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Tim Clausnitzer v. Tesoro Refining and Marketing Company

IN THE SUPREME COURT STATE OF NORTH DAKOTA


August 20, 2012

TIM CLAUSNITZER,
PLAINTIFF AND APPELLANT
v.
TESORO REFINING AND MARKETING COMPANY,
DEFENDANT AND APPELLEE

Appeal from the District Court of Morton County, South Central Judicial District, the Honorable Gail H. Hagerty, Judge.

The opinion of the court was delivered by: Crothers, Justice.

N.D. Supreme CourtClausnitzer v. Tesoro Refining and Marketing Co.,

2012 ND 172

This opinion is subject to petition for rehearing.

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AFFIRMED.

Opinion of the Court by Crothers, Justice.

[¶1] Tim Clausnitzer appeals from a summary judgment dismissing his lawsuit against Tesoro Refinery and Marketing Company alleging lawful-activity discrimination under the North Dakota Human Rights Act, N.D.C.C. ch. 14-02.4. We affirm, concluding Clausnitzer failed to make a prima facie showing that he was a member of a protected class under the Act when Tesoro terminated his employment.

I

[¶2] Clausnitzer was employed as manager of maintenance at Tesoro's Mandan refinery. On March 24, 2009, Clausnitzer drove his two-wheel drive personal vehicle to work from his home in Bismarck. During the morning, Clausnitzer took Ativan, an anti-anxiety pill prescribed by his doctor. A winter storm developed that morning. Clausnitzer took a late lunch break and drove a four-wheel drive company vehicle, marked "Tesoro," to Bismarck. The purpose of the trip was to locate a printer for a Tesoro employee and to run some personal errands. After looking at printers, Clausnitzer stopped at his girlfriend's house, but left because she was not home. He decided to return to the refinery and, while driving back, Clausnitzer was involved in a minor motor vehicle accident. A Bismarck police officer responded, citing Clausnitzer with careless driving on slippery roads. Clausnitzer called Tesoro's human resources manager to inform him about the accident.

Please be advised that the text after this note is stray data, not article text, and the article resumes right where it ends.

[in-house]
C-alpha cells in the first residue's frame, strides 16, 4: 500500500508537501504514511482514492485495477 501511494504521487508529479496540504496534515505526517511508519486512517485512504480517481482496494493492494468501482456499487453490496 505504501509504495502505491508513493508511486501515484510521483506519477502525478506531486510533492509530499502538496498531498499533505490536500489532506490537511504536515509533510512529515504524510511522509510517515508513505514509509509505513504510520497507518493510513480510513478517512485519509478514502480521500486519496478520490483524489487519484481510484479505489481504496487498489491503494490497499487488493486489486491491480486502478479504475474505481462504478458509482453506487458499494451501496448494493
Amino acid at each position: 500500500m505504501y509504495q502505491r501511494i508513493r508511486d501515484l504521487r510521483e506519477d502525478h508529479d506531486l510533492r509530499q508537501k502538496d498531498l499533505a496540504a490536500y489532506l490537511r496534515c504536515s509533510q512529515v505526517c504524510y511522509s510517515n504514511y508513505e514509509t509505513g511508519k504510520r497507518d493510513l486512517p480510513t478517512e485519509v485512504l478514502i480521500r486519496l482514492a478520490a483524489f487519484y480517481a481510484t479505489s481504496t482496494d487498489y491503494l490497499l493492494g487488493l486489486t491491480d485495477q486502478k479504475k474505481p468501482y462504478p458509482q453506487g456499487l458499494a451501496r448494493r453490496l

[¶3] Clausnitzer took the remainder of the afternoon off from work and drove home, where he drank a vodka tonic. He then drove the Tesoro vehicle to his girlfriend's house. Clausnitzer fell on the steps, and his girlfriend told him to leave. Clausnitzer's girlfriend called the police, gave them his license plate number and informed them she believed Clausnitzer had been drinking and might harm himself. The same police officer who earlier had investigated the accident pulled Clausnitzer over, asked him if he had been drinking and gave him a breath alcohol test. The test indicated Clausnitzer had a blood alcohol content of .058 percent, which was lower than the presumptive level of .08 percent for driving under the influence of alcohol under N.D.C.C. § 39-08-01(1)(a), but was higher than the .04 percent limit for driving company vehicles imposed by Tesoro's personnel policies. The police officer allowed Clausnitzer to leave the scene of the stop but called Tesoro and informed its human resources manager that Clausnitzer earlier had been involved in an accident and later had been drinking while operating a company vehicle. The officer told the human resources manager the result of the breath alcohol test and said, "[H]e just wanted the company to know." Tesoro eventually gave Clausnitzer the option of either retiring or being fired for violating the company's policy. Clausnitzer retired.